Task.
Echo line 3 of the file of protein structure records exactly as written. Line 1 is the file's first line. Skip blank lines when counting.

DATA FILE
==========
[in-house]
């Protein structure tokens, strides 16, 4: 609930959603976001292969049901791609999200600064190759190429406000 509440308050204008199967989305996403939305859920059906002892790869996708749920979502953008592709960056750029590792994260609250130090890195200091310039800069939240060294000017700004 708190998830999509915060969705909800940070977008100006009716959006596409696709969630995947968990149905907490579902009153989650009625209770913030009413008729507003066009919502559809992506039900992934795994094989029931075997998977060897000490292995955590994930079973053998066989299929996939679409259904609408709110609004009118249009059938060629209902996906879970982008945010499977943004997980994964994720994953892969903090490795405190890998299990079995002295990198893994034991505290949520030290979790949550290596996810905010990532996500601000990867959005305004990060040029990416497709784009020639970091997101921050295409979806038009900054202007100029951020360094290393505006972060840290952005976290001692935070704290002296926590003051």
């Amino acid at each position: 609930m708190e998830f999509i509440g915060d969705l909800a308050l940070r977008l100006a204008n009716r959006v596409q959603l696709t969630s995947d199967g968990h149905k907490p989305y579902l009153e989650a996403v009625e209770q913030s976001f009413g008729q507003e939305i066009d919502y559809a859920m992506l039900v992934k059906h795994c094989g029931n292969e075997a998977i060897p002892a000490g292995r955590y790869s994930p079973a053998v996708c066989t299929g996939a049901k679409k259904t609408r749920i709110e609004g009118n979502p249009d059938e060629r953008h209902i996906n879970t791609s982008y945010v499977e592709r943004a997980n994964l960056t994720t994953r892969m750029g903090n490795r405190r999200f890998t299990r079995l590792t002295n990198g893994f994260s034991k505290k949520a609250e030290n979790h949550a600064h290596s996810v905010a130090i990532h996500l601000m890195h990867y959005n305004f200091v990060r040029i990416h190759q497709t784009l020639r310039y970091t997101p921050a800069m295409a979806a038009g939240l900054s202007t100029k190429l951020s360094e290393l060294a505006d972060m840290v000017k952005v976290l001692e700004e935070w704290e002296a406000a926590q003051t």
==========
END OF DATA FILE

């Amino acid at each position: 609930m708190e998830f999509i509440g915060d969705l909800a308050l940070r977008l100006a204008n009716r959006v596409q959603l696709t969630s995947d199967g968990h149905k907490p989305y579902l009153e989650a996403v009625e209770q913030s976001f009413g008729q507003e939305i066009d919502y559809a859920m992506l039900v992934k059906h795994c094989g029931n292969e075997a998977i060897p002892a000490g292995r955590y790869s994930p079973a053998v996708c066989t299929g996939a049901k679409k259904t609408r749920i709110e609004g009118n979502p249009d059938e060629r953008h209902i996906n879970t791609s982008y945010v499977e592709r943004a997980n994964l960056t994720t994953r892969m750029g903090n490795r405190r999200f890998t299990r079995l590792t002295n990198g893994f994260s034991k505290k949520a609250e030290n979790h949550a600064h290596s996810v905010a130090i990532h996500l601000m890195h990867y959005n305004f200091v990060r040029i990416h190759q497709t784009l020639r310039y970091t997101p921050a800069m295409a979806a038009g939240l900054s202007t100029k190429l951020s360094e290393l060294a505006d972060m840290v000017k952005v976290l001692e700004e935070w704290e002296a406000a926590q003051t």